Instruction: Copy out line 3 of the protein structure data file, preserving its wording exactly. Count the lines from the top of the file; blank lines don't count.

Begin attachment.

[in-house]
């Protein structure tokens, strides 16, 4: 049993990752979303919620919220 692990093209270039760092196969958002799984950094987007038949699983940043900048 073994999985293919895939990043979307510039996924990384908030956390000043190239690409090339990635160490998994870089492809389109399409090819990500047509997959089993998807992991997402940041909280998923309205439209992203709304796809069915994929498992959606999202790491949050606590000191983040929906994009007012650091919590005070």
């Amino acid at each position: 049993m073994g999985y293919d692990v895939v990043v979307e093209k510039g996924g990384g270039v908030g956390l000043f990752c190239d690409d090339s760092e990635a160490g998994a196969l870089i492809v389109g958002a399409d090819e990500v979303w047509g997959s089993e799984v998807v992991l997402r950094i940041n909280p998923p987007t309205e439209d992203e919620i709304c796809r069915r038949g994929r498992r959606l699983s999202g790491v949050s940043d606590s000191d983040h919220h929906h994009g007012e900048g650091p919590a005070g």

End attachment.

């Amino acid at each position: 049993m073994g999985y293919d692990v895939v990043v979307e093209k510039g996924g990384g270039v908030g956390l000043f990752c190239d690409d090339s760092e990635a160490g998994a196969l870089i492809v389109g958002a399409d090819e990500v979303w047509g997959s089993e799984v998807v992991l997402r950094i940041n909280p998923p987007t309205e439209d992203e919620i709304c796809r069915r038949g994929r498992r959606l699983s999202g790491v949050s940043d606590s000191d983040h919220h929906h994009g007012e900048g650091p919590a005070g």